He has worked part time for Home Depot for 10 years, on top of working full-time at an aluminum processing company, which did not pay a tax-related bonus. Smith said he will probably work until he is 70.

Asked how he felt about Trump, Smith said: "To be honest, I can’t stand the man."

- WILL ORTEGA, San Antonio, Texas

Trump supporter Will Ortega, 32, was happy to see trickle-down economics in action when he got a bigger paycheck due to the tax cuts.

A supervisor at an infrastructure safety company, which controls traffic during highway renovation projects in San Antonio, Ortega's take-home bimonthly paycheck went up by $50, and he knew exactly what to do with it.

"Lunch money," he said, sitting at his desk wearing his neon yellow work clothes. "I was real careful with how I spent my money on food. Now it’s like if I want to go out to eat an extra day or not wake up early to make lunch, I don’t have to worry about it."

Ortega, who lives with his girlfriend and their 1-year-old daughter, makes about $50,000 a year.

"I’m a firm believer in the trickle-down economics of it, he said. "I'm real happy that my boss got a tax break, given he’s not a Fortune 500 CEO."

Ortega said his boss was investing back into the company, which benefited all the workers.

"He’s making more money, and in turn, we just picked up two brand new trucks, so it’s a lot more comfortable for the guys to work in. We’re also able to hire more guys and take some of the workload off us,” he said.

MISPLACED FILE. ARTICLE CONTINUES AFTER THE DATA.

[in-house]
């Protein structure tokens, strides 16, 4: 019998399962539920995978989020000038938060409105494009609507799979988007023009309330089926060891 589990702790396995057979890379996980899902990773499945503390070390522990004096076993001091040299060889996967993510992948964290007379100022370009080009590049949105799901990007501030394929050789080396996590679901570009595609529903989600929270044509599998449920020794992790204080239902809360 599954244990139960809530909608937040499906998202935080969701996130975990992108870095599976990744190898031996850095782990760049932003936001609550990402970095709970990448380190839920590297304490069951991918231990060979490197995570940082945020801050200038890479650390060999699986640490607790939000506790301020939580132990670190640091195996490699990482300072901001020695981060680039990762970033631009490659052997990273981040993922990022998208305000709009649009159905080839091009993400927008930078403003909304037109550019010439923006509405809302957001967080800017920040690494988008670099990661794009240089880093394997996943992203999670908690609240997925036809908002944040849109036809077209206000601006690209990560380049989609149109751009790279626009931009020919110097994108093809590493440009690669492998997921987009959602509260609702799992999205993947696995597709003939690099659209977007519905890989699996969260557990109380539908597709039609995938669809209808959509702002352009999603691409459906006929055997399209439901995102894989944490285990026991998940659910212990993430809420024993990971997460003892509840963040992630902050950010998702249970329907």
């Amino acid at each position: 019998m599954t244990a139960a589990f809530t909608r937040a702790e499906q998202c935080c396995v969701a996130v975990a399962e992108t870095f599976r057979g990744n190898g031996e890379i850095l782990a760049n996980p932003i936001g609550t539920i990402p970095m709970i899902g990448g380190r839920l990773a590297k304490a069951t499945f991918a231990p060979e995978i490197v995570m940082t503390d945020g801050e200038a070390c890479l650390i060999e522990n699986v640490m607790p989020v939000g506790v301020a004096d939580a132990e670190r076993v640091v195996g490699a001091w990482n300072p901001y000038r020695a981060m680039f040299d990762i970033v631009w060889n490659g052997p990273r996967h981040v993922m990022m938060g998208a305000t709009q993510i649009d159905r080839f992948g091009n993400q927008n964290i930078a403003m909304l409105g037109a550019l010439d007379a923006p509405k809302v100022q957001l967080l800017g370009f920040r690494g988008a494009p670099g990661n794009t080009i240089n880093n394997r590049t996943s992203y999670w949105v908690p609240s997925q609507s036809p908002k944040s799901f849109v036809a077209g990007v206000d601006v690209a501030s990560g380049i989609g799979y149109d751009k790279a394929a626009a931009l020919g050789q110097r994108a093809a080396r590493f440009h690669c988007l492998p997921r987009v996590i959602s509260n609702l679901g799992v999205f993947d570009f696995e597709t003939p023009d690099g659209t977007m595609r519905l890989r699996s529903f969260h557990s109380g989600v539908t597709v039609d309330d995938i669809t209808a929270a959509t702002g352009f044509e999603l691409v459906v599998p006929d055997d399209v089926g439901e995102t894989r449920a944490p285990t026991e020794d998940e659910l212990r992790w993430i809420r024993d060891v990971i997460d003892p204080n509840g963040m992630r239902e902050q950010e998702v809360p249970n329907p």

When it comes to Trump, Ortega said he would vote for him again, despite his dislike of Trump's social media presence.

"As a celebrity on social media, I think he’s worthless and I can’t stand him. As for the policies he’s put into effect and the progress he’s making, I couldn’t be happier," he said.

- LIZ HAMMOND, Somerville, Massachusetts

An administrative assistant at a university outside Boston, Liz Hammond, 36, was skeptical the tax cuts passed by Congress in December would mean much for her financially. And then her paycheck rose by about $5 a week.

"I've seen a change. It's tiny though," Hammond said.

Hammond, who lives in Somerville with her boyfriend and cat, said she fears that the tax package will lead to cuts down the road in social spending programs.

"I have friends who are on food stamps and disability and things like that, and we don't have a (federal) budget sorted out and I am terrified we'll lose these programs," Hammond said, adding that she would gladly have given up the tax cut if it protected those programs.

Hammond said she did not vote for Trump and was no likelier to vote for his re-election. The new law cut the federal income tax rate on her roughly $45,000 salary to 22 percent from 25 percent, a cut that is set to expire in 10 years.